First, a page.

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Handling extreme snowfall: Tips from the Snow & Ice Management Association

by jmaloni


Wed, Nov 19th 2014 10:55 am

The 2014-15 winter season kicked off to a robust start as the Buffalo area recorded more than 50 inches of snow Tuesday-Wednesday, with up to another 24 inches predicted over the next few days.

How does one handle extreme snowfall like the storm Western New York is experiencing? The Snow & Ice Management Association, the North American organization representing snow management professionals that clear snow and ice, has this advice.

"The snow storm in Buffalo is a good reminder about the dangers of snow and ice," said Martin B. Tirado, SIMA CEO. "Venturing out during a significant snowstorm increases the chance of having a car accident, getting stranded in your car, falling and breaking a bone, or suffering from frostbite. Just stay home."

To stay safe during an extreme snow event, SIMA has these tips:

Tip No. 1: Check the weather reports. Listen to news stations and visit news websites to hear about local road conditions before leaving home. Pay careful attention to what roads are impassable and plan another route. If the roads are hazardous or closed, take heed and stay home.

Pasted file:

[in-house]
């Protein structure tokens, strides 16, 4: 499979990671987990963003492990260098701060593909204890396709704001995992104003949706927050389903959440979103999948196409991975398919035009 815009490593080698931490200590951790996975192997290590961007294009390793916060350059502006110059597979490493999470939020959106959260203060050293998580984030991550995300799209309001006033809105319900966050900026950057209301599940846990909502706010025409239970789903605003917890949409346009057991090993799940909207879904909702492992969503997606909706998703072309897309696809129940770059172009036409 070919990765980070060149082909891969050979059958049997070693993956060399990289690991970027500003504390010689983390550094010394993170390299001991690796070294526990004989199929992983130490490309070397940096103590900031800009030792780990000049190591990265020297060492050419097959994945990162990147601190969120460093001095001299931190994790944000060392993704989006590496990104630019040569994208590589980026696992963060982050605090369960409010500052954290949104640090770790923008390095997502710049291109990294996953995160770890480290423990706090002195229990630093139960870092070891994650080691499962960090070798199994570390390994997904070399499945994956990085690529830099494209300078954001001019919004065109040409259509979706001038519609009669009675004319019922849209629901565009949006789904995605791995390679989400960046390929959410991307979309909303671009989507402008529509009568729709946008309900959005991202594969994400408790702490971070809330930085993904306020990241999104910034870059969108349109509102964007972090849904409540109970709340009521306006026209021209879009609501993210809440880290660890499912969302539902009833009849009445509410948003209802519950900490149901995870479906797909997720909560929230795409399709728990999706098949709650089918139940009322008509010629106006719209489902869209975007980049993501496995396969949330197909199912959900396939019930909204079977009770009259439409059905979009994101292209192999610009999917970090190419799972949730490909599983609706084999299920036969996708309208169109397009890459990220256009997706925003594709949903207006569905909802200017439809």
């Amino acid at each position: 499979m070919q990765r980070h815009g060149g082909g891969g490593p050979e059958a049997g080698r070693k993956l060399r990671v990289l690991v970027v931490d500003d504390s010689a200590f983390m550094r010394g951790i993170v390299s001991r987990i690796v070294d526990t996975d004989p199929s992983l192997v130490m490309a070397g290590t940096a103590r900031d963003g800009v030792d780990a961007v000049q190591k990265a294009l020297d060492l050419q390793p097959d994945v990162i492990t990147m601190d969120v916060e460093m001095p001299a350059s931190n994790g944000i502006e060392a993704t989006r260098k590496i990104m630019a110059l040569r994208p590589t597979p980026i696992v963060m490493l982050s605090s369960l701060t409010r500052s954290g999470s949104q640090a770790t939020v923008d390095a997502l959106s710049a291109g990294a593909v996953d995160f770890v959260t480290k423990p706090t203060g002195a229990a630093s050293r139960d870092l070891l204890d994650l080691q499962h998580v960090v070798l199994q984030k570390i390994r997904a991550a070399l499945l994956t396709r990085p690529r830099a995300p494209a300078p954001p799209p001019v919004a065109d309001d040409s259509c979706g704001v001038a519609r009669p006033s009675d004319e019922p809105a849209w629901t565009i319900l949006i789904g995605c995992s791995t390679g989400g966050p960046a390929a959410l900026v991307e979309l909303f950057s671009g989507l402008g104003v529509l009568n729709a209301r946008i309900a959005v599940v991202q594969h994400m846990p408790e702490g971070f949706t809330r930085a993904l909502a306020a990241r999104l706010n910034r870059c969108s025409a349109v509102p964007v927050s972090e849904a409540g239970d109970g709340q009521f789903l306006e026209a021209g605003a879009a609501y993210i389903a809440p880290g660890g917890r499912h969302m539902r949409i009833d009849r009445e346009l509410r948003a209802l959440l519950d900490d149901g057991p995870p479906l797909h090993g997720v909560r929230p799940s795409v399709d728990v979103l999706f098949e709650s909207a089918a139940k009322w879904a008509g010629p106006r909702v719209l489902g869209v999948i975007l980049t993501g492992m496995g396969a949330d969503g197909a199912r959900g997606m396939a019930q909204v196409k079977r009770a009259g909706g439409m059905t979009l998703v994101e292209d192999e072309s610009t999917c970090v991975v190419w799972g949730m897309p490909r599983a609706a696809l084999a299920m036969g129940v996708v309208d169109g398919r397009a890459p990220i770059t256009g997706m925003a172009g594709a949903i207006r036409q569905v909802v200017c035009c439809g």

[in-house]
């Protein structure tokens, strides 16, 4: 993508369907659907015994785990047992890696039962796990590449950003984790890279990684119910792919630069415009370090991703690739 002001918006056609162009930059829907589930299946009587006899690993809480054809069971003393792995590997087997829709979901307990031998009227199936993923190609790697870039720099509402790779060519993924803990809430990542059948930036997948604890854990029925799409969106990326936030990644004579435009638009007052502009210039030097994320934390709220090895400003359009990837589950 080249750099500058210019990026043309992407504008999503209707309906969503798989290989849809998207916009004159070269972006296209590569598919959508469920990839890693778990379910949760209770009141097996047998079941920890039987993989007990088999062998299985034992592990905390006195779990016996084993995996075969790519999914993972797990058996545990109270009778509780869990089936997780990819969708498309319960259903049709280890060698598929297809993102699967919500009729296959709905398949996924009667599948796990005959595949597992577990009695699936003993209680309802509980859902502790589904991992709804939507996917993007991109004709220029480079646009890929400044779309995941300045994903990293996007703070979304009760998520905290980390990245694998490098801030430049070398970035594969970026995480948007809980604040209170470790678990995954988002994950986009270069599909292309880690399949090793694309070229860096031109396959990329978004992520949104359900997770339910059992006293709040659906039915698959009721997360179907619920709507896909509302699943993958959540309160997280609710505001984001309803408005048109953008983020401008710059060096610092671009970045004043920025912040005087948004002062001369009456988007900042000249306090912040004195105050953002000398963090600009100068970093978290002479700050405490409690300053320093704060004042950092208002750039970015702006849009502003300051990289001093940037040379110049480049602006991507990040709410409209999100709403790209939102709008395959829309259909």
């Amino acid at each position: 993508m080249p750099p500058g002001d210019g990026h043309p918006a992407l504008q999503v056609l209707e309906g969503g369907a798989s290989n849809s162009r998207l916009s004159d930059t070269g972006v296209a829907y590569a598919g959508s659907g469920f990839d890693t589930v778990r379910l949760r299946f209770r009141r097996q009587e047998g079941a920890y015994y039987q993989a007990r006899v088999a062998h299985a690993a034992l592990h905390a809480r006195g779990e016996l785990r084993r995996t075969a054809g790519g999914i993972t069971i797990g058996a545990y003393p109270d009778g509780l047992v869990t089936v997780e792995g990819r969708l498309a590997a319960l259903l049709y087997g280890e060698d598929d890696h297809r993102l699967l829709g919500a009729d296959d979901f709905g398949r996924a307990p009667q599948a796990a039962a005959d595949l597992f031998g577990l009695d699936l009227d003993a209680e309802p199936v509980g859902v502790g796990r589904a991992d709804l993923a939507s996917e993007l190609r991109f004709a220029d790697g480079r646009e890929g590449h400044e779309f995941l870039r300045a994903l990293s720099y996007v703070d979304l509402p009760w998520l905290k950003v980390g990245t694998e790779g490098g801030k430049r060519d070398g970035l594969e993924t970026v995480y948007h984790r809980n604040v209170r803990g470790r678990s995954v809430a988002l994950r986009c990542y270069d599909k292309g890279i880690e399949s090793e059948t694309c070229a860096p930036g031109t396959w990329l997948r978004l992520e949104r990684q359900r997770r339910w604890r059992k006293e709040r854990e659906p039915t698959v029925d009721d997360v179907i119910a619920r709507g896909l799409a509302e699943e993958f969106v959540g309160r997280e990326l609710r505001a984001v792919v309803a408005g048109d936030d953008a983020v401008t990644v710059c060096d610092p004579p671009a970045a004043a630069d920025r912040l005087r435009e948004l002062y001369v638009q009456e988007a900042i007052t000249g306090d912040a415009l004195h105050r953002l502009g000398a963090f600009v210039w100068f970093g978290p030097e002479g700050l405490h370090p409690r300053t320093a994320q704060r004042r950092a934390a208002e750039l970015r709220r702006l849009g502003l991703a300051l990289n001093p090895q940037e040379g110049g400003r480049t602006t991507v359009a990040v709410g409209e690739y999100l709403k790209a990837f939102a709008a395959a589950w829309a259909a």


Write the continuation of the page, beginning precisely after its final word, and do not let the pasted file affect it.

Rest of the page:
Tip No. 2: Be prepared. Like the Boy/Girl Scouts, be prepared for hazardous weather. Have an ice scraper and brush in your car - not in the trunk, as snow may make it difficult to open the trunk. Have a full tank of gas; check the tire pressure, battery and oil. Wear the proper clothing - boots, gloves, hats, scarves, etc. - and take extra clothes. Charge your cell phone before leaving home and take a car charger. Carry a safe winter car kit containing items such as kitty litter, rock salt, a shovel, a blanket, flares and water.

Tip No. 3: No need for speed. Slow down. The time you need to stop and the possibility of sliding on ice increases when it starts to snow or when freezing conditions persist.

Tip No. 4: Stay back. Make sure you remain a safe distance away from snow removal equipment. While the strong lights on the snow removal equipment should allow the professional to see you, these lights can be blinding if they are behind you. In addition, some trucks may be spreading salt, further blocking your ability to see.

Following these tips from SIMA will help ensure you survive whatever this winter brings your way. For more snow and ice removal tips, visit www.sima.org.

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